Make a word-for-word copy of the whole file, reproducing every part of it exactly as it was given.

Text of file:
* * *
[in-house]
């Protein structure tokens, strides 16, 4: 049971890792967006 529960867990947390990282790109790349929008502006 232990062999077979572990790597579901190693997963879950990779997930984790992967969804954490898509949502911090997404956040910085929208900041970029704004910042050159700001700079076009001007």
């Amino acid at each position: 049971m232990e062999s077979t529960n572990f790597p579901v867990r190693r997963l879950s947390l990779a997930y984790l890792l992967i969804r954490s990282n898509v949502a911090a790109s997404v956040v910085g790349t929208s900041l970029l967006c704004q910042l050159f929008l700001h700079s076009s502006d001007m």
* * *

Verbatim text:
[in-house]
């Protein structure tokens, strides 16, 4: 049971890792967006 529960867990947390990282790109790349929008502006 232990062999077979572990790597579901190693997963879950990779997930984790992967969804954490898509949502911090997404956040910085929208900041970029704004910042050159700001700079076009001007």
């Amino acid at each position: 049971m232990e062999s077979t529960n572990f790597p579901v867990r190693r997963l879950s947390l990779a997930y984790l890792l992967i969804r954490s990282n898509v949502a911090a790109s997404v956040v910085g790349t929208s900041l970029l967006c704004q910042l050159f929008l700001h700079s076009s502006d001007m």